"We all tried to be really careful in the summer — or, as we called it back then, 'polio season,''" John says. This was because every year around Memorial Day, major outbreaks would begin to emerge and they'd spike sometime around August. People weren't really sure how the disease spread at the time, but many believed it traveled through the water. There was no cure — and every child was susceptible to getting sick with it.

"We couldn't swim in hot weather," he remembers, "and the municipal outdoor pool would close down in August."

Then, in 1954 clinical trials began for Dr. Jonas Salk's vaccine against polio and within a year, his vaccine was announced safe. "I got that vaccine at school," John says. Within two years, U.S. polio cases had dropped 85-95 percent — even before a second vaccine was developed by Dr. Albert Sabin in the 1960s. "I remember how much better things got after the vaccines came out. They changed everything," John says.

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When "bobcat" trended on Twitter this week, no one anticipated the unreal series of events they were about to witness. The bizarre bobcat encounter was captured on a security cam video and...well...you just have to see it. (Read the following description if you want to be prepared, or skip down to the video if you want to be surprised. I promise, it's a wild ride either way.)

In a North Carolina neighborhood that looks like a present-day Pleasantville, a man carries a cup of coffee and a plate of brownies out to his car. "Good mornin!" he calls cheerfully to a neighbor jogging by. As he sets his coffee cup on the hood of the car, he says, "I need to wash my car." Well, shucks. His wife enters the camera frame on the other side of the car.

So far, it's just about the most classic modern Americana scene imaginable. And then...

A horrifying "rrrrawwwww!" Blood-curdling screaming. Running. Panic. The man abandons the brownies, races to his wife's side of the car, then emerges with an animal in his hands. He holds the creature up like Rafiki holding up Simba, then yells in its face, "Oh my god! It's a bobcat! Oh my god!"

Then he hucks the bobcat across the yard with all his might.

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Images courtesy of John Scully, Walden University, Ingrid Scully
True

Since March of 2020, over 29 million Americans have been diagnosed with COVID-19, according to the CDC. Over 540,000 have died in the United States as this unprecedented pandemic has swept the globe. And yet, by the end of 2020, it looked like science was winning: vaccines had been developed.

In celebration of the power of science we spoke to three people: an individual, a medical provider, and a vaccine scientist about how vaccines have impacted them throughout their lives. Here are their answers:

John Scully, 79, resident of Florida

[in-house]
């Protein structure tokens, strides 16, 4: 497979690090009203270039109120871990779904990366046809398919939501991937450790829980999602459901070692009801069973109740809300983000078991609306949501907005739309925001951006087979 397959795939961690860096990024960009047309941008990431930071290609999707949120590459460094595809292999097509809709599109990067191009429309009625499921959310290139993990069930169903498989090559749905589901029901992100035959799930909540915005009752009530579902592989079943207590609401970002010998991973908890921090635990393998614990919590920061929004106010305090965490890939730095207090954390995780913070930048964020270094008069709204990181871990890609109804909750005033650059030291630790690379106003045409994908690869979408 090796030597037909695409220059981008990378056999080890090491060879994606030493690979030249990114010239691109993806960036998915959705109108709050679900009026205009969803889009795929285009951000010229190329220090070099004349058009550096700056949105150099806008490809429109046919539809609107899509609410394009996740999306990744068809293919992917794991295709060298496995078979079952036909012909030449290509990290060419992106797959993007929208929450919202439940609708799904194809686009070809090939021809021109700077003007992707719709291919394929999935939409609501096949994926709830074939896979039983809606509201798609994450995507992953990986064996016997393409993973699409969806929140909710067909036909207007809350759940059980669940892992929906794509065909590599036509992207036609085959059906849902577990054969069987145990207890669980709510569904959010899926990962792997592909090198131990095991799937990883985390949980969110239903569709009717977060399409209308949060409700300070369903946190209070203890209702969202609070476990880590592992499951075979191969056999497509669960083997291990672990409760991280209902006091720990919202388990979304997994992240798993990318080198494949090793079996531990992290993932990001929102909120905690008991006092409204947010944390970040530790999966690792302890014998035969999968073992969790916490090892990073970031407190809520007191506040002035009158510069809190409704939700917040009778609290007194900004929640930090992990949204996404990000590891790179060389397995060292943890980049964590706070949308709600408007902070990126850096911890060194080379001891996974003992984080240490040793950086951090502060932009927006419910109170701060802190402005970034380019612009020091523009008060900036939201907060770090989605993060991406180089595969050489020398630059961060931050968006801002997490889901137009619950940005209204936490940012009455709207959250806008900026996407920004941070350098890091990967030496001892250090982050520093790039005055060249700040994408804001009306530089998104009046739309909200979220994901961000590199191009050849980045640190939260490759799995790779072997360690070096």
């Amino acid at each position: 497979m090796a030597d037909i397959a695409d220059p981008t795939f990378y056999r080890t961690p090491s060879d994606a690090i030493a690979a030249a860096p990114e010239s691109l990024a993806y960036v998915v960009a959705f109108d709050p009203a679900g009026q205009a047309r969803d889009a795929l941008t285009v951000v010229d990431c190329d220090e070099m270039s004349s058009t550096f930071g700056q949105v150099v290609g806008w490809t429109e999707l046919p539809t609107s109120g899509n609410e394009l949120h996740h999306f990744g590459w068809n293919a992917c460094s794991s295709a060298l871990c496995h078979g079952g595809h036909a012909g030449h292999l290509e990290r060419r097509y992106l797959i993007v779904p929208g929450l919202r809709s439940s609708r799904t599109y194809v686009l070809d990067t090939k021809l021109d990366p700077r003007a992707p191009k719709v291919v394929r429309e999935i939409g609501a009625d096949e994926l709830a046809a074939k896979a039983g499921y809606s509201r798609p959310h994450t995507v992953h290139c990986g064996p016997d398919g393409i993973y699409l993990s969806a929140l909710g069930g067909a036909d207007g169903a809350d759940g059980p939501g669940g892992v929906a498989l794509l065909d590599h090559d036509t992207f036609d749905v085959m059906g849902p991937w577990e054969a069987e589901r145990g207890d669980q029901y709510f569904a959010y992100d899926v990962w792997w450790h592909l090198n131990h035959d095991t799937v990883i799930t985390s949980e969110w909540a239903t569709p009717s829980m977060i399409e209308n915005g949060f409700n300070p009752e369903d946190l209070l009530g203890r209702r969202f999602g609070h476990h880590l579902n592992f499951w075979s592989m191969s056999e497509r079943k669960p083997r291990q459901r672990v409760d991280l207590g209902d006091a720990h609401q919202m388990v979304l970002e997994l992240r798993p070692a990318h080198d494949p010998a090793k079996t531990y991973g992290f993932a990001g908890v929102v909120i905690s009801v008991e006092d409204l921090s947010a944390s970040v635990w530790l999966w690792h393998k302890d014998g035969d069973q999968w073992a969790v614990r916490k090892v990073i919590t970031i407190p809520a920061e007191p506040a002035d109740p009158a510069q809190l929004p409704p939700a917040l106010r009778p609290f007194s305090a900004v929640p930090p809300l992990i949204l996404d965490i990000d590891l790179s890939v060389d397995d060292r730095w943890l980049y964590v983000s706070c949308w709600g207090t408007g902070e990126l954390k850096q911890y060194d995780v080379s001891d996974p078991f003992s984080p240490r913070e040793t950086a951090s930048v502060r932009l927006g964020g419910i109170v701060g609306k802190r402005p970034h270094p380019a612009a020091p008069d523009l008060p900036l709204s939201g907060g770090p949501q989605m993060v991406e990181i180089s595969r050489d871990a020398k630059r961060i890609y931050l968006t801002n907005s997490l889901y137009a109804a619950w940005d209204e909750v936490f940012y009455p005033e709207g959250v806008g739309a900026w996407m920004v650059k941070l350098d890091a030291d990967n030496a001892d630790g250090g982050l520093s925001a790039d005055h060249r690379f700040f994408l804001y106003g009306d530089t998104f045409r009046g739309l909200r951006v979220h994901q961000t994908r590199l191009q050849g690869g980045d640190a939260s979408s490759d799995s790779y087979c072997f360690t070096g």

Photo courtesy of John Scully

When John Scully was born, America was in the midst of an epidemic: tens of thousands of children in the United States were falling ill with paralytic poliomyelitis — otherwise known as polio, a disease that attacks the central nervous system and often leaves its victims partially or fully paralyzed.

"As kids, we were all afraid of getting polio," he says, "because if you got polio, you could end up in the dreaded iron lung and we were all terrified of those." Iron lungs were respirators that enclosed most of a person's body; people with severe cases often would end up in these respirators as they fought for their lives.

John remembers going to see matinee showings of cowboy movies on Saturdays and, before the movie, shorts would run. "Usually they showed the news," he says, "but I just remember seeing this one clip warning us about polio and it just showed all these kids in iron lungs." If kids survived the iron lung, they'd often come back to school on crutches, in leg braces, or in wheelchairs.

"We all tried to be really careful in the summer — or, as we called it back then, 'polio season,''" John says. This was because every year around Memorial Day, major outbreaks would begin to emerge and they'd spike sometime around August. People weren't really sure how the disease spread at the time, but many believed it traveled through the water. There was no cure — and every child was susceptible to getting sick with it.

"We couldn't swim in hot weather," he remembers, "and the municipal outdoor pool would close down in August."

Then, in 1954 clinical trials began for Dr. Jonas Salk's vaccine against polio and within a year, his vaccine was announced safe. "I got that vaccine at school," John says. Within two years, U.S. polio cases had dropped 85-95 percent — even before a second vaccine was developed by Dr. Albert Sabin in the 1960s. "I remember how much better things got after the vaccines came out. They changed everything," John says.

Keep Reading Show less